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Wednesday, August 19, 2015

Dear NwaVic: Am I having an Emotional Affair with my Work-Husband?

Dear NwaVic,

I work in an office of about 10 people. One of my colleagues and I have gotten close over the past year I have worked here. I am engaged and he is married. I see it as a friendship- we gist and joke around. Sometimes, we have lunch together. Nothing sexual has ever happened. Recently, my fiancé O and I got into a big argument about something related to our upcoming wedding and I told my co-worker about it. He advised me on how to handle it and even sided a bit with O. When I told my best friend about it, she accused me of having a work husband. She even said I was probably having an emotional affair on O. I was shocked. How can I be having an affair when I don't have romantic feelings for this person? I mean, I like him as a friend and love spending time with him. But I would choose O any day. Please help. This thing is driving me crazy.


Dear "Work-Wife?",

It's okay; you are not alone. I didn't know what a "work-spouse" was until a few years ago. It's basically an American term described as having a special relationship with a member of the opposite sex in your work place. The special relationship has similarities to that of a marriage because while you are at work, this "person" serves the purposes your husband or wife would, without of course the sexual part. For example, companionship, advice, friendship, inside jokes, support and loyalty. It starts out based on proximity. Think about it, most of us spend more time at work than we spend with our significant others. When kept simple and "boundaried", having a work spouse can be healthy and fun.  In fact, research has shown that workers are more productive at work when they have bonded relationships at work.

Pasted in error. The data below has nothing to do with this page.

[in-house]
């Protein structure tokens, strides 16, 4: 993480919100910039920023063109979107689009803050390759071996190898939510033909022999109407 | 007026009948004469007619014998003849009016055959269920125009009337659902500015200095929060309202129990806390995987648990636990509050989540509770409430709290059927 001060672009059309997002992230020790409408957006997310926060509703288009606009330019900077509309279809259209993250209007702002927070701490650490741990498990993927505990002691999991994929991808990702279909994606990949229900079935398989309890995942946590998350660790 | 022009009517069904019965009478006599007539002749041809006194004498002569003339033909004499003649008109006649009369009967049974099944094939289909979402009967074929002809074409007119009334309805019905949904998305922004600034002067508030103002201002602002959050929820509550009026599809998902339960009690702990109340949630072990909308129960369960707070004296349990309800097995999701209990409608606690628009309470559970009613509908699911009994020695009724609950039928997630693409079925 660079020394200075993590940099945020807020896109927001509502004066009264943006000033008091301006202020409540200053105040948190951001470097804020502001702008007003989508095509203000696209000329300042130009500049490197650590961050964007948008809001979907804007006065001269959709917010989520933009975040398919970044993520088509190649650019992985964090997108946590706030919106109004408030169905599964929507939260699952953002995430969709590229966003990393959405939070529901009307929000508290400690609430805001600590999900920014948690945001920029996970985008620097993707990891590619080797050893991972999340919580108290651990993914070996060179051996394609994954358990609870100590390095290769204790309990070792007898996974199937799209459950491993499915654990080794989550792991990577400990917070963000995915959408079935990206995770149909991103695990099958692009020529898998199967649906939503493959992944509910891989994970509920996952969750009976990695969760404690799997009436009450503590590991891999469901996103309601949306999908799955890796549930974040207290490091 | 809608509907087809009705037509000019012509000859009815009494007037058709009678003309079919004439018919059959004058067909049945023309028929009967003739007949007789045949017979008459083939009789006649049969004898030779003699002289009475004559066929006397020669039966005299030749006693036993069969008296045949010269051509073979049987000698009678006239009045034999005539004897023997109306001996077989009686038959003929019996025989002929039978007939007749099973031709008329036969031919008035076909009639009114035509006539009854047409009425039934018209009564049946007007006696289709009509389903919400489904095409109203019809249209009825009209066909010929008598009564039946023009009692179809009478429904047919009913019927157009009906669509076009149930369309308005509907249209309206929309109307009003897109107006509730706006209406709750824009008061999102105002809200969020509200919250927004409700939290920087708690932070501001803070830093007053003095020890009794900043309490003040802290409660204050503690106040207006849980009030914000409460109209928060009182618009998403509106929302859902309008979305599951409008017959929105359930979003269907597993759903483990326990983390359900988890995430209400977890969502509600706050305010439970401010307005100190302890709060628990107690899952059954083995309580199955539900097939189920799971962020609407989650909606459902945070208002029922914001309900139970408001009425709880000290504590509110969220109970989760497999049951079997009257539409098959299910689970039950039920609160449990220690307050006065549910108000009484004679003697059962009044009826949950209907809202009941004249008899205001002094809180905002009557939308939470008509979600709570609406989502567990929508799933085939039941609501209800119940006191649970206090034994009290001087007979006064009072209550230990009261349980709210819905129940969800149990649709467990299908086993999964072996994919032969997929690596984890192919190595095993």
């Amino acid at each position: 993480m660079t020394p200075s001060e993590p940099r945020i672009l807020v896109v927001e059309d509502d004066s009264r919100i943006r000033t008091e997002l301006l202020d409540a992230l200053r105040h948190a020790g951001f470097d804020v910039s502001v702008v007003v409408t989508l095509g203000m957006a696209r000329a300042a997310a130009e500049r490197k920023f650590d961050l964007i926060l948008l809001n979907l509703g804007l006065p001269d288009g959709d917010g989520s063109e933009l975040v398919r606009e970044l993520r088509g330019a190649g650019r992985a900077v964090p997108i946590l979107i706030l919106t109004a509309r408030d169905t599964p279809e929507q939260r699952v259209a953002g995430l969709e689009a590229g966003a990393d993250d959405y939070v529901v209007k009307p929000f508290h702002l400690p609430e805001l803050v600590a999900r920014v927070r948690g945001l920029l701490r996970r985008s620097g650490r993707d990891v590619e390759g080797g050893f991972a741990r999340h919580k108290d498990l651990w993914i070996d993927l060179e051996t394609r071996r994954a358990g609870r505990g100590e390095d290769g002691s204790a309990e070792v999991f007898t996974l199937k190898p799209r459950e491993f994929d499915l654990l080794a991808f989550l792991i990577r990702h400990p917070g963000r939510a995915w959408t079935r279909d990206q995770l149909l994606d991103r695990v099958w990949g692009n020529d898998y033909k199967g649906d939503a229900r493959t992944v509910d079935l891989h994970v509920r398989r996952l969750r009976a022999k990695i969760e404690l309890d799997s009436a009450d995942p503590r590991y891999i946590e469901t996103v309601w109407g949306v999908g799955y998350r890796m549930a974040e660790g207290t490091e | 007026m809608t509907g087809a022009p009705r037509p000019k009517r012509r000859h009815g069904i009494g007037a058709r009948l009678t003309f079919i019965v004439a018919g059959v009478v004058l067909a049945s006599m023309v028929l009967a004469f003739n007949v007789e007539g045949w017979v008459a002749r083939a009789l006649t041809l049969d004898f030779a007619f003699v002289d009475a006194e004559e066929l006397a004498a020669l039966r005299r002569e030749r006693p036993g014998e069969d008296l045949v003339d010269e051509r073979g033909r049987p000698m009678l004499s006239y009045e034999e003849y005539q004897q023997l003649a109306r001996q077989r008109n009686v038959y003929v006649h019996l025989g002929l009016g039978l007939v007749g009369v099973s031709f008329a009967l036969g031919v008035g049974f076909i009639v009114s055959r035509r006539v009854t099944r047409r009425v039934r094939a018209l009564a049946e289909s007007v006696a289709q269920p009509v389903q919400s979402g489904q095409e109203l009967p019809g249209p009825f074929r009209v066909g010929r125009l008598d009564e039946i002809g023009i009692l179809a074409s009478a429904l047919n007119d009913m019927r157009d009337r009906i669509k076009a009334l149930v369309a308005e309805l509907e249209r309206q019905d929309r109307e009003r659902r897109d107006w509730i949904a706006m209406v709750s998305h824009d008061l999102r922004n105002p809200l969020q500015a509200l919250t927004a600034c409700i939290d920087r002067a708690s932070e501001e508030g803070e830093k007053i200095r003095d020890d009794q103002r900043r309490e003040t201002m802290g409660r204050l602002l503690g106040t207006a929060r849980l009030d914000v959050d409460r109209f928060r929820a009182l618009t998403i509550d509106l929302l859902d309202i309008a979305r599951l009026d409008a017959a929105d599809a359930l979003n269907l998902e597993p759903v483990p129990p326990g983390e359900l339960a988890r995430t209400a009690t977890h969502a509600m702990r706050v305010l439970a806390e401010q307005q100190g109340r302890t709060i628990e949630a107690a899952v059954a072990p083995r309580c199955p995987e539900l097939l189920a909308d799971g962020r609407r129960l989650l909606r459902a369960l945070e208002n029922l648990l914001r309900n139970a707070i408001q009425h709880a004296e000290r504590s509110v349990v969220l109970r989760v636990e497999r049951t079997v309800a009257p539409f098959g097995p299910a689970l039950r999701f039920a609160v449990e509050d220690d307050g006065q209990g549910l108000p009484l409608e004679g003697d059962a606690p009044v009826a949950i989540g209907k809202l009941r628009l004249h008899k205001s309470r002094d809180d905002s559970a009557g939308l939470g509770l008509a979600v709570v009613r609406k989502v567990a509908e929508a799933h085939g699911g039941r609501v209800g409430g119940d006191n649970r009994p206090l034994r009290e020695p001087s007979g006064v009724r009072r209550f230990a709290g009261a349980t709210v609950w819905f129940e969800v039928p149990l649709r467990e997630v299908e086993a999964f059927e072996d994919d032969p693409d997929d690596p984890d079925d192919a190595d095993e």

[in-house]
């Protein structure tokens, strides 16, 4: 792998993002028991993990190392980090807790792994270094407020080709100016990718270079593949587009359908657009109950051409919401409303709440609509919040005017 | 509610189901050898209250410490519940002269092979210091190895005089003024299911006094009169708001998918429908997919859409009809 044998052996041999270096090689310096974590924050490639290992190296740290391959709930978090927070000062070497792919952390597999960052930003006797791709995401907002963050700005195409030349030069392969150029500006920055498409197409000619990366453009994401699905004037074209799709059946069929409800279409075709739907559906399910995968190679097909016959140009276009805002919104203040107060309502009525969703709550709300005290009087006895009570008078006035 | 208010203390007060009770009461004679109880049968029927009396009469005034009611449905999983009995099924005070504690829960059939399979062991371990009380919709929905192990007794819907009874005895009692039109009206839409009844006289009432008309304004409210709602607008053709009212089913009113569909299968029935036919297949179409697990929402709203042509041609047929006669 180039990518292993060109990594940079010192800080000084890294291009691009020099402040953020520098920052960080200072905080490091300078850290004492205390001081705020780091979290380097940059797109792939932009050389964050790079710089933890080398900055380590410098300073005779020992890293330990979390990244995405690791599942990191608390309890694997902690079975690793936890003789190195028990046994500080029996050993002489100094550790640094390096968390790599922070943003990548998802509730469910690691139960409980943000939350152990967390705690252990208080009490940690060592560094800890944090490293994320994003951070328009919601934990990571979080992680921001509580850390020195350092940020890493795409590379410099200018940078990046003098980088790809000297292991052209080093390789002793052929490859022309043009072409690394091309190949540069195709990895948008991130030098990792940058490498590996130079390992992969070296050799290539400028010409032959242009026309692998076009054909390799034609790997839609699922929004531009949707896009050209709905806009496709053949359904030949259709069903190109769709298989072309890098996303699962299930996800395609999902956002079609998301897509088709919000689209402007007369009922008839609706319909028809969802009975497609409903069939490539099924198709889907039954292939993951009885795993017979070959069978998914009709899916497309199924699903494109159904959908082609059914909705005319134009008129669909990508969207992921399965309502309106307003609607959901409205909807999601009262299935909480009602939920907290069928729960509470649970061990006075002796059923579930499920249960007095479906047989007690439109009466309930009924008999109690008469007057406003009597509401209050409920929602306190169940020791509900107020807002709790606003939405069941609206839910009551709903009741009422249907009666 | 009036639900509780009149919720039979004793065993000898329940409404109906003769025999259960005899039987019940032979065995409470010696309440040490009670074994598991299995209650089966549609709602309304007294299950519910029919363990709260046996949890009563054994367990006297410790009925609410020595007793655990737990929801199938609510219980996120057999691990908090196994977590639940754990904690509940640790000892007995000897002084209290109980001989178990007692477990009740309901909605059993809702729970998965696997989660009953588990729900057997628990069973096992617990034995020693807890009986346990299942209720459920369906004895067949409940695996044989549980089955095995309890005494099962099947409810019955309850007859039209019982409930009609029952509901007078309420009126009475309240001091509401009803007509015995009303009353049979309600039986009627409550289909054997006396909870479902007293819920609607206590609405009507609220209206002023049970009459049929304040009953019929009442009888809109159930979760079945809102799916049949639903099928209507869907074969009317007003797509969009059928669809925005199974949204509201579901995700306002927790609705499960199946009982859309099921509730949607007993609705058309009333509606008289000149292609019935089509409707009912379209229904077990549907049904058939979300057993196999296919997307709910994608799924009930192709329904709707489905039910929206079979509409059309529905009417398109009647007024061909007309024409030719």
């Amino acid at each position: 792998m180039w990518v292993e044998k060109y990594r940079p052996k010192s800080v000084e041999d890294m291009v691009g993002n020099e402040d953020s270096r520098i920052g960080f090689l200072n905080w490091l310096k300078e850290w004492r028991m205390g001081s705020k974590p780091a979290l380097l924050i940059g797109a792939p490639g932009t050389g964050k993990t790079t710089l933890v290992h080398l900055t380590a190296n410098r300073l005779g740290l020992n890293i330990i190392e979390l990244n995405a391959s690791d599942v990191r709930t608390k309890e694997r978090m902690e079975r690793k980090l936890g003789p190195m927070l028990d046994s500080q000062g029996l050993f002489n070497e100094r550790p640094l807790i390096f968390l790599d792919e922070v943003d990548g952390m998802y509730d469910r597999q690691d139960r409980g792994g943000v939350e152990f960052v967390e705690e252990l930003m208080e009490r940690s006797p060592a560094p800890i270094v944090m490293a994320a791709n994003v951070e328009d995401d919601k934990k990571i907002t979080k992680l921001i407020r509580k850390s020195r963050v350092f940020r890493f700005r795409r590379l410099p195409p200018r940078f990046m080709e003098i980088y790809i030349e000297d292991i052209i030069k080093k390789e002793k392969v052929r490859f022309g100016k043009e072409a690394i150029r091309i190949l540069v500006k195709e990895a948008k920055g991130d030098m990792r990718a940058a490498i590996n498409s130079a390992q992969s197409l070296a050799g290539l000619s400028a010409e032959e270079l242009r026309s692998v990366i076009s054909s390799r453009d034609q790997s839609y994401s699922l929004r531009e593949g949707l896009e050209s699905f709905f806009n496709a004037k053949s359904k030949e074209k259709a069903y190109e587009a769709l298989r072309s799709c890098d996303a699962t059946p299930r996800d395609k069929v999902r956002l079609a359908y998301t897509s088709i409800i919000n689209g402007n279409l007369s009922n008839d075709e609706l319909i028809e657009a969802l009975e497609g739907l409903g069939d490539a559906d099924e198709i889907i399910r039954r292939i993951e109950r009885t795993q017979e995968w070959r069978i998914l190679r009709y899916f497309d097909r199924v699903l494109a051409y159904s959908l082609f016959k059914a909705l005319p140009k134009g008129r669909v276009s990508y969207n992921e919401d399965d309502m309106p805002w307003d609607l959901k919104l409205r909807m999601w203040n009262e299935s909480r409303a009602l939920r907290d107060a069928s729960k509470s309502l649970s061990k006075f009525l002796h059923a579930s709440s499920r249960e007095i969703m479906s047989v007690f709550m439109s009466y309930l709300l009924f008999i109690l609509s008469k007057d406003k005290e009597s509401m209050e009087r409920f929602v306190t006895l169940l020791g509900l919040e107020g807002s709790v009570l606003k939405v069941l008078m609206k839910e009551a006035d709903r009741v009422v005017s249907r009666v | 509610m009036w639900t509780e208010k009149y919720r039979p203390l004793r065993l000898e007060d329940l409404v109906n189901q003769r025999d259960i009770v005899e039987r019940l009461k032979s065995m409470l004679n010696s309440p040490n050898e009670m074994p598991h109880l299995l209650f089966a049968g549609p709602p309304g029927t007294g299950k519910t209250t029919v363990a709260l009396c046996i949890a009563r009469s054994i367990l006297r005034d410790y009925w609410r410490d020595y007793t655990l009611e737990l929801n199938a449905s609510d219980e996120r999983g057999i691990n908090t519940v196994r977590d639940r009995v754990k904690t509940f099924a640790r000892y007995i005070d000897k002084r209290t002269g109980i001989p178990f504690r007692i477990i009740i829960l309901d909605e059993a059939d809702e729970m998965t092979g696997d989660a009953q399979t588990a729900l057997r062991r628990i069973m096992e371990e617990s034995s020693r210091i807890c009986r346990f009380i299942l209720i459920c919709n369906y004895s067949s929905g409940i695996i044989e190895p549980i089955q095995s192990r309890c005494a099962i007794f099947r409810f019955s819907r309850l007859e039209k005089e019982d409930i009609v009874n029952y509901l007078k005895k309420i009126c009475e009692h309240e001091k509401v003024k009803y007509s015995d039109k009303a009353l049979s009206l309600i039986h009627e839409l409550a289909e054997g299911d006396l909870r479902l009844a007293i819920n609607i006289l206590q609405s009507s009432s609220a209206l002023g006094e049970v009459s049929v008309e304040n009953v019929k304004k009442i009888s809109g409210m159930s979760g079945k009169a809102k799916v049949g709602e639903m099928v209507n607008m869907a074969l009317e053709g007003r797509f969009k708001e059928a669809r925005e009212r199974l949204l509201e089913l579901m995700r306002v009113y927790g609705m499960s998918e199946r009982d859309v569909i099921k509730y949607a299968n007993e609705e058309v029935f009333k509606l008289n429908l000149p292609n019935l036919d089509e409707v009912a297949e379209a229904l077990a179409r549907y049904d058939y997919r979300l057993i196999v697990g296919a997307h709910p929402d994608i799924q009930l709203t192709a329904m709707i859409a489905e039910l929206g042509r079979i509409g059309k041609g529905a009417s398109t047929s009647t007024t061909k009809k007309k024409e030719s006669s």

But like with every "special" relationship outside marriage, it can get tricky because that kind of special relationship without boundaries is recipe for disaster. Even if no sexual relationship ever spurns out of it, one or both parties may start getting emotionally attached and this may negatively impact your relationship with your spouse/partner. 

Let me play doctor for a minute. To help you diagnose the nature of your relationship with this colleague of yours, here are a few measuring signs to help you decipher the true nature of your relationship with your "co-worker".

1. You start looking forward to spending more time with your "co-worker" than with your significant other:
This is when you find yourself thinking about this "co-worker" even when you are with your significant other. For example, if someone offers you a fun opportunity and you'd rather share the experience with your "co-worker" than with your significant other or if when you have a new story or experience to share and you want to share it first with the "co-worker". You haven't given any indication of this so you are still safe in this regard.

2. You start "seriously" complaining about your significant other to your co-worker: